Monday, October 11, 2010


Someone once tried to help me diet by giving me this tip: Treat cookies and desserts as if they’re the devil’s cocaine and you’ll drop the pounds! Obviously this friend had never tried Dorie Greenspan's World Peace Cookies because if she had, she’d know that no will can fight the deliciousness that is the World Peace Cookie.

Here’s a little background on the origins of such a divine treat: Pierre Hermes developed the recipe and called his creation the Korova Cookie. After a neighbor tried Dorie’s attempt at the Korova the neighbor exclaimed, "a daily dose of Pierre's cookies is all that is needed to ensure planetary peace and happiness." Hence, Dorie renamed the Korova the World Peace Cookies in her latest book, Baking: From My Home to Yours.

Diet be damned because world peace takes priority over thin thighs.

When I saw a floor mate at work hobbling down the hallway on crutches, the baker in me screamed, "make him some cookies!!" Nick is recovering from hip surgery so I had to bake something above and beyond the typical “get-well-soon” cookie. I pulled out my two binders of recipes and searched for those that I had put a sticky on. I only have a few recipes that are worthy of a sticky. Given that Dorie's cookies had one, I knew this would be a real treat for Nick.

I didn't have much success the first time I made these. The cookies were crumbly and wouldn't hold their shape. These structure issues are the main reasons why I don't like to make "slice and bake" cookies. However, the cookies were so amazingly tasty that I couldn't help but give the recipe another attempt.

My second try produced cookies that turned out exactly the way I wanted them to. Given that there are no eggs to bind the ingredients together, allowing the butter to completely come to room temperature is the key to producing cookie dough that will hold its shape when baked.

The World Peace Cookie throws everything at you; all at once it's salty, sweet, buttery, sandy, rich, and delicate. My favorite treats are those that are both sweet and salty. When done well, there is nothing more satisfying to eat than something that hits both taste buds.

In true beauty pageant style, I hope that the devil’s cocaine (….I mean these cookies) will miraculously nurse Nick back to health at breakneck speed and bring the world peace.

World Peace/Korova Cookies
Smitten Kitchen via Paris Sweets, Dorie Greenspan

Makes about 36 cookies

1 1/4 cups (175 grams) all-purpose flour
1/3 cup (30 grams) unsweetened cocoa powder
1/2 teaspoon baking soda
1 stick plus 3 tablespoons (11 tablespoons or 150 grams) unsalted butter, at room temperature
2/3 cup (120 grams) (packed) light brown sugar
1/4 cup (50 grams) sugar
1/2 teaspoon fleur de sel or 1/4 teaspoon fine sea salt
1 teaspoon vanilla extract
5 ounces (150 grams) bittersweet chocolate, chopped into chips, or a generous 3/4 cup store-bought mini chocolate chips

Sift the flour, cocoa and baking soda together.

Working with a stand mixer, preferably fitted with a paddle attachment, or with a hand mixer in a large bowl, beat the butter on medium speed until soft and creamy. Add both sugars, the salt and vanilla extract and beat for 2 minutes more.

Turn off the mixer. Pour in the flour, drape a kitchen towel over the stand mixer to protect yourself and your kitchen from flying flour and pulse the mixer at low speed about 5 times, a second or two each time. Take a peek — if there is still a lot of flour on the surface of the dough, pulse a couple of times more; if not, remove the towel. Continuing at low speed, mix for about 30 seconds more, just until the flour disappears into the dough — for the best texture, work the dough as little as possible once the flour is added, and don’t be concerned if the dough looks a little crumbly. Toss in the chocolate pieces and mix only to incorporate.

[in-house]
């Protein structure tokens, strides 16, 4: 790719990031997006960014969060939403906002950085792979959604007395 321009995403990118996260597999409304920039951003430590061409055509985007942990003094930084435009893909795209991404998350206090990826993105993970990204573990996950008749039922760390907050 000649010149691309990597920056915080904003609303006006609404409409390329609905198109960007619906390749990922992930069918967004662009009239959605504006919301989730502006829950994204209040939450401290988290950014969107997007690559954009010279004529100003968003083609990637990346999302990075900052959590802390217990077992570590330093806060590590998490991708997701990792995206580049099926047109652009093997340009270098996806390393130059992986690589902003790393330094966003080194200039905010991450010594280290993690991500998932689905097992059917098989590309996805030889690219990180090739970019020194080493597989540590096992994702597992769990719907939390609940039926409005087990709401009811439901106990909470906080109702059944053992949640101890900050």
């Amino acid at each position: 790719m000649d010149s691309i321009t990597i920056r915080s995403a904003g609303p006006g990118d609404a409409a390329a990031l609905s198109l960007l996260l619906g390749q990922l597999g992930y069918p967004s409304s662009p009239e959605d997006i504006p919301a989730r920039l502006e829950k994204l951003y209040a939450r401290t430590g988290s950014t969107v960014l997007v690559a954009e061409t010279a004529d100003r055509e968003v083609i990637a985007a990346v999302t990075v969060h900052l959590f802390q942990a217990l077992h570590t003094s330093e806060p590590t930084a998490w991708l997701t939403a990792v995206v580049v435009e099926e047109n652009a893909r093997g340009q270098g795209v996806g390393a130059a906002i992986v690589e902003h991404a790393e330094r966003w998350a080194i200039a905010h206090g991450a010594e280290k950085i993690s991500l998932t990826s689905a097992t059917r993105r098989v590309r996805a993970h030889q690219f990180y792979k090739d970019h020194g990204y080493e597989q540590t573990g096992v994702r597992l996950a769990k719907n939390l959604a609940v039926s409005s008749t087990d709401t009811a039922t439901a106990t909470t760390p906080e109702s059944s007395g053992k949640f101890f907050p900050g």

Turn the dough out onto a work surface, gather it together and divide it in half. Working with one half at a time, shape the dough into logs that are 1 1/2 inches in diameter. Wrap the logs in plastic wrap and refrigerate them for at least 3 hours. (The dough can be refrigerated for up to 3 days or frozen for up to 2 months. If you’ve frozen the dough, you needn’t defrost it before baking — just slice the logs into cookies and bake the cookies 1 minute longer.)

Getting ready to bake: Center a rack in the oven and preheat the oven to 325°F (160°C). Line two baking sheets with parchment or silicone mats.

Working with a sharp thin knife, slice the logs into rounds that are 1/2 inch thick. (The rounds are likely to crack as you’re cutting them — don’t be concerned, just squeeze the bits back onto each cookie.) Arrange the rounds on the baking sheets, leaving about one inch between them.

Bake the cookies one sheet at a time for 12 minutes — they won’t look done, nor will they be firm, but that’s just the way they should be. Transfer the baking sheet to a cooling rack and let the cookies rest until they are only just warm, at which point you can serve them or let them reach room temperature.

Serving: The cookies can be eaten when they are warm or at room temperature — I prefer them at room temperature, when the textural difference between the crumbly cookie and the chocolate bits is greatest — and are best suited to cold milk or hot coffee.

Do ahead: Packed airtight, cookies will keep at room temperature for up to 3 days (Deb note: not a chance); they can be frozen for up to 2 months. They can also be frozen in log form for months, and can be sliced and baked directly from the freezer, adding a coupld minutes to the baking time.


  1. They look delicious! can't wait to try the recipe!

  2. Just tried the recipe. Ben and I loved them! The cookies are fabulous, thanks for sharing.